Connecting and Relating

  • Do you think you have a strong immune system? Why or why not?
  • Do you know anyone who has cancer or who has died from a form of cancer? Do you think there is ever going to be a cure for cancer? Why or why not?

Relating Science and Technology to Society and the Environment

  • If there is a growing trend towards personalized medicine, such as CAR-T therapy, in treating cancer, does this mean there will be a reduced reliance on pharmaceutical therapies? Why or why not?
  • Ir it right to create a potential cure to a disease that cannot be made available to all people who have that disease?
  • Are therapies like CAR-T going to be available to all people? What factors might limit accessibility of this type of treatment?
  • Creating CAR-T cells requires genetic engineering of cells. Do you think it is ethical to manipulate cells using genetic engineering techniques? Why or why not?

Relating Science and Technology to Society and the Environment

  • If there is a growing trend towards personalized medicine, such as CAR-T therapy, in treating cancer, does this mean there will be a reduced reliance on pharmaceutical therapies? Why or why not?
  • Ir it right to create a potential cure to a disease that cannot be made available to all people who have that disease?
  • Are therapies like CAR-T going to be available to all people? What factors might limit accessibility of this type of treatment?
  • Creating CAR-T cells requires genetic engineering of cells. Do you think it is ethical to manipulate cells using genetic engineering techniques? Why or why not?

Exploring Concepts

  • What is immunotherapy? What are the advantages of this types of therapy? What disadvantages or barriers might exist to this therapy?
  • What is personalized medicine? 
  • Investigate further how CAR-T cells are genetically engineered.

Exploring Concepts

  • What is immunotherapy? What are the advantages of this types of therapy? What disadvantages or barriers might exist to this therapy?
  • What is personalized medicine? 
  • Investigate further how CAR-T cells are genetically engineered.

Nature of Science/Nature of Technology

  • What is a clinical trial? 
  • How does a new cancer therapy like CAR-T become approved to use in Canada?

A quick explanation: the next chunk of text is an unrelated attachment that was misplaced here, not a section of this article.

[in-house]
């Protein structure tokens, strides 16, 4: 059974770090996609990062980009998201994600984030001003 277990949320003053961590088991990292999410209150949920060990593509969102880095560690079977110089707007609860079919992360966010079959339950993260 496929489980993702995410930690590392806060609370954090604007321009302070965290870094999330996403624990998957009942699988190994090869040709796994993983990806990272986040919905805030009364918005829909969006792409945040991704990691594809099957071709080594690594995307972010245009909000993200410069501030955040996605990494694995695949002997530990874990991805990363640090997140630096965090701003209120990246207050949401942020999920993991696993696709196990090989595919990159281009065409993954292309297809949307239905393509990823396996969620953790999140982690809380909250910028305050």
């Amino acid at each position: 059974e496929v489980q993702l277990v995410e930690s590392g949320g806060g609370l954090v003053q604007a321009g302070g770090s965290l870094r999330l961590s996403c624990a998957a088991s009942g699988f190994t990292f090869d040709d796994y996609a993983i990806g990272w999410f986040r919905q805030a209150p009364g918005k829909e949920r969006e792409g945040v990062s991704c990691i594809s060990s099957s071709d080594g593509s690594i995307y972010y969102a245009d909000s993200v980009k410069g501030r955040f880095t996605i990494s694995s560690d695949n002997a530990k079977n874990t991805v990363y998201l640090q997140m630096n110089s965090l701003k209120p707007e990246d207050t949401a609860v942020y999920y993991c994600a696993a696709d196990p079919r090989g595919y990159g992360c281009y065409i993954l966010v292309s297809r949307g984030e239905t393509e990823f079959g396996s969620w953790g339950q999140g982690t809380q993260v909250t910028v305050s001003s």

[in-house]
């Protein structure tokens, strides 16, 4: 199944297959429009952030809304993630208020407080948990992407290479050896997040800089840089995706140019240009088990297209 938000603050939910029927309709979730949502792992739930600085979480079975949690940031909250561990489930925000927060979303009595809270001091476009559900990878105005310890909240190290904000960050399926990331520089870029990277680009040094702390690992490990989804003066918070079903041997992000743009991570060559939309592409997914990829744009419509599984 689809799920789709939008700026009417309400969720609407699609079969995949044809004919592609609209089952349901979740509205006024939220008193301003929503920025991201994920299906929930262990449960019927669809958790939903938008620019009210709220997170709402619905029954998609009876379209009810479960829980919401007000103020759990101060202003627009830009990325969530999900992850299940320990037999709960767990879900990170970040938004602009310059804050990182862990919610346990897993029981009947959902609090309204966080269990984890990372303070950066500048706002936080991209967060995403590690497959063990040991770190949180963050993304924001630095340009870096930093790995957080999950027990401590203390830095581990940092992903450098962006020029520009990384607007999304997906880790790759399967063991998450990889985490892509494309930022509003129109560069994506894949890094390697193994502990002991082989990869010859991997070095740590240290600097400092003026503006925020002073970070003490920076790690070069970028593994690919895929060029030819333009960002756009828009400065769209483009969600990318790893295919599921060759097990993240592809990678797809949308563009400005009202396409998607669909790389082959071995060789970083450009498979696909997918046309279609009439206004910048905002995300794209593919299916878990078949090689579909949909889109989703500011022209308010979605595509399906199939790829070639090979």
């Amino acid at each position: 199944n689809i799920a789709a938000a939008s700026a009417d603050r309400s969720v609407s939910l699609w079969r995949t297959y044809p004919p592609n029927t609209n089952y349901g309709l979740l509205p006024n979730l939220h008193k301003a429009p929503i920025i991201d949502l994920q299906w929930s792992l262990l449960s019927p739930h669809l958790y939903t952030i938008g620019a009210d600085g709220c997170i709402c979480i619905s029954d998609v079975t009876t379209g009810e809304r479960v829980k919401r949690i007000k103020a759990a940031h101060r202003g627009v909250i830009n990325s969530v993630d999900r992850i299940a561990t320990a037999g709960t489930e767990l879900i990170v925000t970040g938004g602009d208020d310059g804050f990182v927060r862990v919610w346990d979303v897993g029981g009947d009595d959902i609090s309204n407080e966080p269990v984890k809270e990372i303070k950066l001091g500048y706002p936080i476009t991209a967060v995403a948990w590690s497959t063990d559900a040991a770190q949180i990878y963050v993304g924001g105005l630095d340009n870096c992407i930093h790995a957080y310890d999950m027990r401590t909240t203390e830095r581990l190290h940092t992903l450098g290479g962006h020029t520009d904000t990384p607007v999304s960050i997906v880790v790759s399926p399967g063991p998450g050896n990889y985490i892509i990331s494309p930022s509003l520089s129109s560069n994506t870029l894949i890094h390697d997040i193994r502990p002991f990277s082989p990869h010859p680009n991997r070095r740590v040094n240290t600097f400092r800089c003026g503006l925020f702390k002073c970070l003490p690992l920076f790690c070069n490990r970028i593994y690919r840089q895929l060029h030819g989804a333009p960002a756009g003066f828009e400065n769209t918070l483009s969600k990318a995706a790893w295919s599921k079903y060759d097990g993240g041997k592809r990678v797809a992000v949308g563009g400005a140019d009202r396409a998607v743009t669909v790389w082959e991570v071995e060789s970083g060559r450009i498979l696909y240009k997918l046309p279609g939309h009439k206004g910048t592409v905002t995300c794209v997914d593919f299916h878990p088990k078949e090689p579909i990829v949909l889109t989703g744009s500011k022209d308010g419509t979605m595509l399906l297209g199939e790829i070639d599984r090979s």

• How has DNA sequencing and genomics research influenced medicine?

Nature of Science/Nature of Technology

  • What is a clinical trial? 
  • How does a new cancer therapy like CAR-T become approved to use in Canada?
  • How has DNA sequencing and genomics research influenced medicine?

Media Literacy

  • How do doctors and patients find out about new types of therapies like CAR-T? What information sources do doctors rely on to to find out what’s new?

Media Literacy

  • How do doctors and patients find out about new types of therapies like CAR-T? What information sources do doctors rely on to to find out what’s new?

Teaching Suggestions

  • Before reading this article students could do a Vocabulary Preview learning strategy to review and introduce new terminology. Download ready-to-use Vocabulary Preview reproducibles in [Google doc] and [PDF] formats. 
  • While reading the article, students could continue to complete their Vocabulary Previews. 
  • After reading the article, students could conduct a Think-Discuss-Decide learning strategy in small groups to decide on the feasibility and ethical issues associated with using CAR-T cells to treat cancer. Download ready-to-use Think-Discuss-Decide reproducibles in [Google doc] and [PDF] formats.

Teaching Suggestions

  • Before reading this article students could do a Vocabulary Preview learning strategy to review and introduce new terminology. Download ready-to-use Vocabulary Preview reproducibles in [Google doc] and [PDF] formats. 
  • While reading the article, students could continue to complete their Vocabulary Previews. 
  • After reading the article, students could conduct a Think-Discuss-Decide learning strategy in small groups to decide on the feasibility and ethical issues associated with using CAR-T cells to treat cancer. Download ready-to-use Think-Discuss-Decide reproducibles in [Google doc] and [PDF] formats.

Learn more

Immune System (2015)

This detailed explanation from Kids Health is about how the immune system works and health problems that happen when it doesn’t.

Chimeric Antigen Receptor (CAR) T-Cell Therapy Facts (2016)

This printable resource from the Leukemia and Lymphoma Society of Canada has information about how the treatment works, written for potential patients. 

References

Canadian Agency for Drugs and Technologies in Health (2019, January). Tisagenlecleucel for acute lymphoblastic leukemia and diffuse large B-cell lymphoma: Recommendations.

Health Canada. (2018). Regulatory decision summary - Kymriah. Drug and Health Product Register.